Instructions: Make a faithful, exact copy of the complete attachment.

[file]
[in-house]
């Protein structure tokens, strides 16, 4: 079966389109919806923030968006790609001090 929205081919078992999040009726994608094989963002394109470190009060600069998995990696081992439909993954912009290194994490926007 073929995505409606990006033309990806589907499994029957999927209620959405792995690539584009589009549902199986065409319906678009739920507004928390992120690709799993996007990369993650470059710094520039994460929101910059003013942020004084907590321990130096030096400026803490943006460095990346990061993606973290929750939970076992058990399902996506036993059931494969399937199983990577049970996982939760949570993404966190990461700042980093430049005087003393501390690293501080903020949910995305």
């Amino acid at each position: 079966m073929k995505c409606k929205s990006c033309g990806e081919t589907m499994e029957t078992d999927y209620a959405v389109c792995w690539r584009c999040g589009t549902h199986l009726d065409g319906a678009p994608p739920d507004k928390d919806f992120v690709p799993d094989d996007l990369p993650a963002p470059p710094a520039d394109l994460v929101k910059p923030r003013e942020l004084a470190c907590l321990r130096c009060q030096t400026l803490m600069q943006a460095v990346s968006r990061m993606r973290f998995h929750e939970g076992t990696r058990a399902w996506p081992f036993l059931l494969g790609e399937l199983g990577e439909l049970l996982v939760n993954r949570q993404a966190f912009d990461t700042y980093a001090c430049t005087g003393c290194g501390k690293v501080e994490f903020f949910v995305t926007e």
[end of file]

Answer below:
[in-house]
């Protein structure tokens, strides 16, 4: 079966389109919806923030968006790609001090 929205081919078992999040009726994608094989963002394109470190009060600069998995990696081992439909993954912009290194994490926007 073929995505409606990006033309990806589907499994029957999927209620959405792995690539584009589009549902199986065409319906678009739920507004928390992120690709799993996007990369993650470059710094520039994460929101910059003013942020004084907590321990130096030096400026803490943006460095990346990061993606973290929750939970076992058990399902996506036993059931494969399937199983990577049970996982939760949570993404966190990461700042980093430049005087003393501390690293501080903020949910995305």
């Amino acid at each position: 079966m073929k995505c409606k929205s990006c033309g990806e081919t589907m499994e029957t078992d999927y209620a959405v389109c792995w690539r584009c999040g589009t549902h199986l009726d065409g319906a678009p994608p739920d507004k928390d919806f992120v690709p799993d094989d996007l990369p993650a963002p470059p710094a520039d394109l994460v929101k910059p923030r003013e942020l004084a470190c907590l321990r130096c009060q030096t400026l803490m600069q943006a460095v990346s968006r990061m993606r973290f998995h929750e939970g076992t990696r058990a399902w996506p081992f036993l059931l494969g790609e399937l199983g990577e439909l049970l996982v939760n993954r949570q993404a966190f912009d990461t700042y980093a001090c430049t005087g003393c290194g501390k690293v501080e994490f903020f949910v995305t926007e």